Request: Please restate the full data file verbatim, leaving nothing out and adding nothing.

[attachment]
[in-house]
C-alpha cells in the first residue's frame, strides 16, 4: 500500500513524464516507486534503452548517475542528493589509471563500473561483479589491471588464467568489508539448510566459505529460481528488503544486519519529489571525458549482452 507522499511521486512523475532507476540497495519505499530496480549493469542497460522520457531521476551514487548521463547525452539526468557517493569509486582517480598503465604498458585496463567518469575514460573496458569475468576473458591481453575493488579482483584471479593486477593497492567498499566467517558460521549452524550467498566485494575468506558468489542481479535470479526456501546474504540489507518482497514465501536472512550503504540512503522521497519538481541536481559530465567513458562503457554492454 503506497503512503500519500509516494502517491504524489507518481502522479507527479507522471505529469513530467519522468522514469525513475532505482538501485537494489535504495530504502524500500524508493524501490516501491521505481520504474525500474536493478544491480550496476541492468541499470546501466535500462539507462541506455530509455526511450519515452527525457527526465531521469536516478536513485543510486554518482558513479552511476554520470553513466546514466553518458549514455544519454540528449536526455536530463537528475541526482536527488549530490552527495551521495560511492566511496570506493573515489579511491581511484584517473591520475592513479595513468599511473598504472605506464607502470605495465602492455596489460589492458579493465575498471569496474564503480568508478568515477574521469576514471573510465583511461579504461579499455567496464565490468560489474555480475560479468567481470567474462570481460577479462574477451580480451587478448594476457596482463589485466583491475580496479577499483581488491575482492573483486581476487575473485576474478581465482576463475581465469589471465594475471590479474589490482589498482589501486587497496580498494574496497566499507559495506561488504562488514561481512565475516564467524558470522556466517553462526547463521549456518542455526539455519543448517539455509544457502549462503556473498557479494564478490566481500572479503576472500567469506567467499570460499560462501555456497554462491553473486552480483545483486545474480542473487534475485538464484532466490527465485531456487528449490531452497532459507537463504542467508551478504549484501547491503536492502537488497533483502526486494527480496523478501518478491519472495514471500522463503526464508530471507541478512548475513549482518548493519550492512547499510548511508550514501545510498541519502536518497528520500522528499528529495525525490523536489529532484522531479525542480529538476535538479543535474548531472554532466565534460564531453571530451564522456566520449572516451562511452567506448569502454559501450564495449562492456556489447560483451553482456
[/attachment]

[in-house]
C-alpha cells in the first residue's frame, strides 16, 4: 500500500513524464516507486534503452548517475542528493589509471563500473561483479589491471588464467568489508539448510566459505529460481528488503544486519519529489571525458549482452 507522499511521486512523475532507476540497495519505499530496480549493469542497460522520457531521476551514487548521463547525452539526468557517493569509486582517480598503465604498458585496463567518469575514460573496458569475468576473458591481453575493488579482483584471479593486477593497492567498499566467517558460521549452524550467498566485494575468506558468489542481479535470479526456501546474504540489507518482497514465501536472512550503504540512503522521497519538481541536481559530465567513458562503457554492454 503506497503512503500519500509516494502517491504524489507518481502522479507527479507522471505529469513530467519522468522514469525513475532505482538501485537494489535504495530504502524500500524508493524501490516501491521505481520504474525500474536493478544491480550496476541492468541499470546501466535500462539507462541506455530509455526511450519515452527525457527526465531521469536516478536513485543510486554518482558513479552511476554520470553513466546514466553518458549514455544519454540528449536526455536530463537528475541526482536527488549530490552527495551521495560511492566511496570506493573515489579511491581511484584517473591520475592513479595513468599511473598504472605506464607502470605495465602492455596489460589492458579493465575498471569496474564503480568508478568515477574521469576514471573510465583511461579504461579499455567496464565490468560489474555480475560479468567481470567474462570481460577479462574477451580480451587478448594476457596482463589485466583491475580496479577499483581488491575482492573483486581476487575473485576474478581465482576463475581465469589471465594475471590479474589490482589498482589501486587497496580498494574496497566499507559495506561488504562488514561481512565475516564467524558470522556466517553462526547463521549456518542455526539455519543448517539455509544457502549462503556473498557479494564478490566481500572479503576472500567469506567467499570460499560462501555456497554462491553473486552480483545483486545474480542473487534475485538464484532466490527465485531456487528449490531452497532459507537463504542467508551478504549484501547491503536492502537488497533483502526486494527480496523478501518478491519472495514471500522463503526464508530471507541478512548475513549482518548493519550492512547499510548511508550514501545510498541519502536518497528520500522528499528529495525525490523536489529532484522531479525542480529538476535538479543535474548531472554532466565534460564531453571530451564522456566520449572516451562511452567506448569502454559501450564495449562492456556489447560483451553482456